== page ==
In 1928, British biologist Alexander Fleming discovered the antibiotic properties of penicillin. That discovery has led to millions of human lives saved. But to Fleming, penicillin was more than a biological wonder. It was also an artistic medium:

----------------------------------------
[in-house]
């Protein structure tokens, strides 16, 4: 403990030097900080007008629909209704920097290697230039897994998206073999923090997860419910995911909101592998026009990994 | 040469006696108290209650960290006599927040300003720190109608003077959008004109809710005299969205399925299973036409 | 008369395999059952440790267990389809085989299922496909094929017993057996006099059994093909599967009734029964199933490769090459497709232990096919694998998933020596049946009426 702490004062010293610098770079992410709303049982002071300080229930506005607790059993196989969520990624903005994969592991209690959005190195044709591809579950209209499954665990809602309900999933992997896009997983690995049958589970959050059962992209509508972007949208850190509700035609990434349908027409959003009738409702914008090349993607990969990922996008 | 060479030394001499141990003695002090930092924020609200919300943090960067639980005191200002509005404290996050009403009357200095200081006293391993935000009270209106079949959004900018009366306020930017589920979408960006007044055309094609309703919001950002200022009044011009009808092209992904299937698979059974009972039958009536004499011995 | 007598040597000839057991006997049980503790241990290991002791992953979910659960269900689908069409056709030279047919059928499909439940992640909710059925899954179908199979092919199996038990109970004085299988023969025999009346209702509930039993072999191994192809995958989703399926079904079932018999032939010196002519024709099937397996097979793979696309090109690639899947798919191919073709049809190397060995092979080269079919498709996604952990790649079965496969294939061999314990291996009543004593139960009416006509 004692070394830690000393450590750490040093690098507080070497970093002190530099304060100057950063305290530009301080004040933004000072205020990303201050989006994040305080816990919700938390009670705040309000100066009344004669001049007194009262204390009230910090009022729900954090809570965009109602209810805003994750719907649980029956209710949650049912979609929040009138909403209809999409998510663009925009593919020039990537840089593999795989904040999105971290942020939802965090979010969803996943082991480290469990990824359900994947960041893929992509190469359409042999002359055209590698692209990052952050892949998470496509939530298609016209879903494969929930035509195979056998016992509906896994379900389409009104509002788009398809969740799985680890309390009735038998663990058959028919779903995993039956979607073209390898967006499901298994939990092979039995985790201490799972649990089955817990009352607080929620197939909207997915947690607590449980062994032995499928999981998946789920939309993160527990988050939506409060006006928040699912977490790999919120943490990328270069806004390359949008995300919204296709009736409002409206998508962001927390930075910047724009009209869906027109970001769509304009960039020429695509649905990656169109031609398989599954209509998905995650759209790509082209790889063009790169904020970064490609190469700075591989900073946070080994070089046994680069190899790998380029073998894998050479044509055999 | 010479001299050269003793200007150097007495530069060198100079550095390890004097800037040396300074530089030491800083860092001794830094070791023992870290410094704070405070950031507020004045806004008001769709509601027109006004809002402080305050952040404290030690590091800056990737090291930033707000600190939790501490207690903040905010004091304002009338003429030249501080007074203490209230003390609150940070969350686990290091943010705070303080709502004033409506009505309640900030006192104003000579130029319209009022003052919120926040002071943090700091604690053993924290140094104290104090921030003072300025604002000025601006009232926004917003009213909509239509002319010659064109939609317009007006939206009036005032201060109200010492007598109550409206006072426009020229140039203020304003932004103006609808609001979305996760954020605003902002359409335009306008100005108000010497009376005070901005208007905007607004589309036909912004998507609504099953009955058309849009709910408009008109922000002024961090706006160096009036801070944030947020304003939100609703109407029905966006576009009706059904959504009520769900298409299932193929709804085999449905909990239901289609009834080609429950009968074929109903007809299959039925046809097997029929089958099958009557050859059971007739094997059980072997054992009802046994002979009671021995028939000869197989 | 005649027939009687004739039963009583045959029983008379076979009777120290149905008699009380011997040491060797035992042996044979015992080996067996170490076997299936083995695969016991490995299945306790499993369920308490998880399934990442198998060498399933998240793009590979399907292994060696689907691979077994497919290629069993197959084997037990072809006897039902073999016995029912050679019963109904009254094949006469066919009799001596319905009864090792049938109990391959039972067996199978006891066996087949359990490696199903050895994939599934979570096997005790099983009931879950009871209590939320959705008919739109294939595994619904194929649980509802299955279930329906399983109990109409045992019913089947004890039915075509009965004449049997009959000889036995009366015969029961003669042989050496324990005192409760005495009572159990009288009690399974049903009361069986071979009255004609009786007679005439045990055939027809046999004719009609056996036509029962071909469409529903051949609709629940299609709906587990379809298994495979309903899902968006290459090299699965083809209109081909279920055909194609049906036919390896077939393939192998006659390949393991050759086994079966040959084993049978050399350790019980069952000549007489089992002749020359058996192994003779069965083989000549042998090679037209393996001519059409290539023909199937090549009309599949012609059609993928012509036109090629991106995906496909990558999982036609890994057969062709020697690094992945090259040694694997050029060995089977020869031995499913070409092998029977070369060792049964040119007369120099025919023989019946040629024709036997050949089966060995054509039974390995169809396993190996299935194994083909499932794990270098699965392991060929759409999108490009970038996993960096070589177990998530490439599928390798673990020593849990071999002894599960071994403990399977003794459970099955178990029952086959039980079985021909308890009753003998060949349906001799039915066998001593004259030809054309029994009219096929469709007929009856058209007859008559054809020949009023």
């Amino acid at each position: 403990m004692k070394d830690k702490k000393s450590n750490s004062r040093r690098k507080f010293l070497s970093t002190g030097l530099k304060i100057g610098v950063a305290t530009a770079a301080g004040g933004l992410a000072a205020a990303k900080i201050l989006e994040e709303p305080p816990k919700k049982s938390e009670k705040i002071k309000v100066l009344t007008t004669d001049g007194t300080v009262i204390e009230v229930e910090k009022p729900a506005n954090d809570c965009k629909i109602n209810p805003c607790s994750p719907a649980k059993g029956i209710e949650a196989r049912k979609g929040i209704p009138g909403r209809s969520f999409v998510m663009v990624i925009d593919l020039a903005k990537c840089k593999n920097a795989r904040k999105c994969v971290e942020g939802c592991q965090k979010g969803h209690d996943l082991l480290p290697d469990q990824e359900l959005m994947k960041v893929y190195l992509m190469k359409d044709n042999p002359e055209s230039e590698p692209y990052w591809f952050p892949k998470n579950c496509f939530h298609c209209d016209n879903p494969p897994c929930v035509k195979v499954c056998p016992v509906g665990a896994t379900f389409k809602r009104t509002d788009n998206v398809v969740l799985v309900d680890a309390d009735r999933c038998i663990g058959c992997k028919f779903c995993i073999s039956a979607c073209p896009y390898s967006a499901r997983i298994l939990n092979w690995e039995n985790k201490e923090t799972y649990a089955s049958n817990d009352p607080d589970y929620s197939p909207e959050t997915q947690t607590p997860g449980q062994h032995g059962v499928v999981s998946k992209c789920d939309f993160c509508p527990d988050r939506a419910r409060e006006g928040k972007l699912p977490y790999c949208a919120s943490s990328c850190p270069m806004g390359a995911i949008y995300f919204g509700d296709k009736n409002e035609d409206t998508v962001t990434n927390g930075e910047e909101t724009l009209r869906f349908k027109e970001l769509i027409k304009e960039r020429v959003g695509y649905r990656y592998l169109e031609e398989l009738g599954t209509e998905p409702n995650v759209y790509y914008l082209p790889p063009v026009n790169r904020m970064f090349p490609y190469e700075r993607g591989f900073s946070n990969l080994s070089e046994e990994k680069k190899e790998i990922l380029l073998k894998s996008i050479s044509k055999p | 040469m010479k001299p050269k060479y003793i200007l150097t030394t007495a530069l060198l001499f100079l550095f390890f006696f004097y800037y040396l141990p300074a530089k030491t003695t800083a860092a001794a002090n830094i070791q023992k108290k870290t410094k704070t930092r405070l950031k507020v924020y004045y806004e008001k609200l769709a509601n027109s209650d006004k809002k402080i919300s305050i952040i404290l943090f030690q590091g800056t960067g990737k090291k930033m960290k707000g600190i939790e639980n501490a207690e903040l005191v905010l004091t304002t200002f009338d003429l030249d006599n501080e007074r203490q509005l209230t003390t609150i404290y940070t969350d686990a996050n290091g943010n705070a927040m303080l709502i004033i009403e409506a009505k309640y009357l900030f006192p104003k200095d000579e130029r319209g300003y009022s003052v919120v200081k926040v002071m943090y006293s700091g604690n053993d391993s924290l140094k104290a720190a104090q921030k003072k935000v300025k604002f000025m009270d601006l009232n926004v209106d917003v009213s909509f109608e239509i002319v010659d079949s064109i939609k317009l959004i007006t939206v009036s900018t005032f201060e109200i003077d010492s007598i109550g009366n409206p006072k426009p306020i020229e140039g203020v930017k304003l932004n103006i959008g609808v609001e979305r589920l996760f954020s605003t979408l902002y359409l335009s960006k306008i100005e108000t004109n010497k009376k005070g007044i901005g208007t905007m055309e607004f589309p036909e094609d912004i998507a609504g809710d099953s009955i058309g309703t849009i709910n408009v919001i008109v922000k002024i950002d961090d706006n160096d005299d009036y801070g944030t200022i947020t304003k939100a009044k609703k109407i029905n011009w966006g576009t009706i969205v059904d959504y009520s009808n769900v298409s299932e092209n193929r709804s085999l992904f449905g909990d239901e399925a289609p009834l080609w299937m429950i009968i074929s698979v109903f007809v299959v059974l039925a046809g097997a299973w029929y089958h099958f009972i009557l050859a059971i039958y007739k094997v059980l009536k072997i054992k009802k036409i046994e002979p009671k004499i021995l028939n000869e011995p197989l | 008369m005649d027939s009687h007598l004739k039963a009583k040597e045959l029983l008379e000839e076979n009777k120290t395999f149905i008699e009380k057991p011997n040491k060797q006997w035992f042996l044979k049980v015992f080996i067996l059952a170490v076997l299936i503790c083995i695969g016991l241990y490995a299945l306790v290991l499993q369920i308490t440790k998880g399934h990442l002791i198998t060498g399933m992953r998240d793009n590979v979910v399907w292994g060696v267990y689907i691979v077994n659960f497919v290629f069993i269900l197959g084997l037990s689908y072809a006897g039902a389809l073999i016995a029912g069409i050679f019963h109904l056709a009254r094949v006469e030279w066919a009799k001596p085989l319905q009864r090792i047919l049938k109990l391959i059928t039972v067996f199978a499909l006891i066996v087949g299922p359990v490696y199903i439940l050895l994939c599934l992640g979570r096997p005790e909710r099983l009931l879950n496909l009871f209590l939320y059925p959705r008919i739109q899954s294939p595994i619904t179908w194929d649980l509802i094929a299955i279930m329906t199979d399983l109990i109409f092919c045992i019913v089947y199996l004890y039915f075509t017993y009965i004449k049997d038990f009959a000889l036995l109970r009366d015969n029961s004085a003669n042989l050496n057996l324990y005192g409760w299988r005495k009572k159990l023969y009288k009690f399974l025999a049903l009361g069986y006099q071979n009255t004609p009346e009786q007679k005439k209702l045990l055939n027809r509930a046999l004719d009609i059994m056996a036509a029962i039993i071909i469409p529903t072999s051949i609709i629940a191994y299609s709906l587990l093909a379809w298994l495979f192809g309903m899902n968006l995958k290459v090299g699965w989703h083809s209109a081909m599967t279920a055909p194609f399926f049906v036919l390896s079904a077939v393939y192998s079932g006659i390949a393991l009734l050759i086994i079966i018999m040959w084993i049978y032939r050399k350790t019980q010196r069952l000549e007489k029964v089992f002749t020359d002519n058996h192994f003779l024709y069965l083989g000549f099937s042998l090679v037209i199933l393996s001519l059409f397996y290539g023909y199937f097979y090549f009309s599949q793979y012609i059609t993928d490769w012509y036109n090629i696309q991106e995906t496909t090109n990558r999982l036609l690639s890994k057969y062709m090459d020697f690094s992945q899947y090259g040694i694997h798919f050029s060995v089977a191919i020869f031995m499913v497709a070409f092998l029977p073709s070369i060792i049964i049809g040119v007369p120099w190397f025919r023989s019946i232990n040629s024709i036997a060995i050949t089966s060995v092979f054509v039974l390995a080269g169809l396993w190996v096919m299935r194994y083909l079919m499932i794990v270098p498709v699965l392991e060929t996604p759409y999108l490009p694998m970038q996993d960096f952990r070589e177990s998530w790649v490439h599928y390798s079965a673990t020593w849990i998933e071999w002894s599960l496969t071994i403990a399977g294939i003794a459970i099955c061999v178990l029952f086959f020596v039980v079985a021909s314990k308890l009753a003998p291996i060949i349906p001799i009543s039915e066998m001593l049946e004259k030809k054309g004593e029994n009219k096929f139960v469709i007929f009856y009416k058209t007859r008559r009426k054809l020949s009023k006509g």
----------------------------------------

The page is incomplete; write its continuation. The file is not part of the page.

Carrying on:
He was a member of the Chelsea Arts Club, where he created amateurish watercolors. Less well known is that he also painted in another medium, living organisms. Fleming painted ballerinas, houses, soldiers, mothers feeding children, stick figures fighting and other scenes using bacteria. He produced these paintings by growing microbes with different natural pigments in the places where he wanted different colors. He would fill a petri dish with agar, a gelatin-like substance, and then use a wire lab tool called a loop to inoculate sections of the plate with different species. The paintings were technically very difficult to make. Fleming had to find microbes with different pigments and then time his inoculations such that the different species all matured at the same time. These works existed only as long as it took one species to grow into the others. When that happened, the lines between, say, a hat and a face were blurred; so too were the lines between art and science.